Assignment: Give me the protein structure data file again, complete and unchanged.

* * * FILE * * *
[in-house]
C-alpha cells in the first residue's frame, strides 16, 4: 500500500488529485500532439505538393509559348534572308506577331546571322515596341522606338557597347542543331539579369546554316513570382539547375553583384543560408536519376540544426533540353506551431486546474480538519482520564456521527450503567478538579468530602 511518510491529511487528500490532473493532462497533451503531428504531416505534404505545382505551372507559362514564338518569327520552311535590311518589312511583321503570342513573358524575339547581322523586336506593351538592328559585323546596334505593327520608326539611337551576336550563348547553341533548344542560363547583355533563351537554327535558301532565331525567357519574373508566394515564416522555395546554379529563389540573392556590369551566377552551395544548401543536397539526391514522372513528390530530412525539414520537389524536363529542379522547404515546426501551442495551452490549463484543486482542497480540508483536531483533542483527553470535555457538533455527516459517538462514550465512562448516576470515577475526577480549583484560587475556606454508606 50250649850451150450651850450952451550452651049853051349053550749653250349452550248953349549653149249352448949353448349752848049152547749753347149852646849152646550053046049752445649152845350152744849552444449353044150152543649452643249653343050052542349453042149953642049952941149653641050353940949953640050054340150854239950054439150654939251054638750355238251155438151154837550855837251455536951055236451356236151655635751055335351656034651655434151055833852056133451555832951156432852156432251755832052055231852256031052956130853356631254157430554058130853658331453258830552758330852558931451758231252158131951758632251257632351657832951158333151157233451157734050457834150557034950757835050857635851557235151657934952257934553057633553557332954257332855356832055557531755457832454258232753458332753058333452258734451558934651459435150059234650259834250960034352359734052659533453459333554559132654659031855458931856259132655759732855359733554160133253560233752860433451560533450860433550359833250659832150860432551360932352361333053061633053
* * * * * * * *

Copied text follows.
[in-house]
C-alpha cells in the first residue's frame, strides 16, 4: 500500500488529485500532439505538393509559348534572308506577331546571322515596341522606338557597347542543331539579369546554316513570382539547375553583384543560408536519376540544426533540353506551431486546474480538519482520564456521527450503567478538579468530602 511518510491529511487528500490532473493532462497533451503531428504531416505534404505545382505551372507559362514564338518569327520552311535590311518589312511583321503570342513573358524575339547581322523586336506593351538592328559585323546596334505593327520608326539611337551576336550563348547553341533548344542560363547583355533563351537554327535558301532565331525567357519574373508566394515564416522555395546554379529563389540573392556590369551566377552551395544548401543536397539526391514522372513528390530530412525539414520537389524536363529542379522547404515546426501551442495551452490549463484543486482542497480540508483536531483533542483527553470535555457538533455527516459517538462514550465512562448516576470515577475526577480549583484560587475556606454508606 50250649850451150450651850450952451550452651049853051349053550749653250349452550248953349549653149249352448949353448349752848049152547749753347149852646849152646550053046049752445649152845350152744849552444449353044150152543649452643249653343050052542349453042149953642049952941149653641050353940949953640050054340150854239950054439150654939251054638750355238251155438151154837550855837251455536951055236451356236151655635751055335351656034651655434151055833852056133451555832951156432852156432251755832052055231852256031052956130853356631254157430554058130853658331453258830552758330852558931451758231252158131951758632251257632351657832951158333151157233451157734050457834150557034950757835050857635851557235151657934952257934553057633553557332954257332855356832055557531755457832454258232753458332753058333452258734451558934651459435150059234650259834250960034352359734052659533453459333554559132654659031855458931856259132655759732855359733554160133253560233752860433451560533450860433550359833250659832150860432551360932352361333053061633053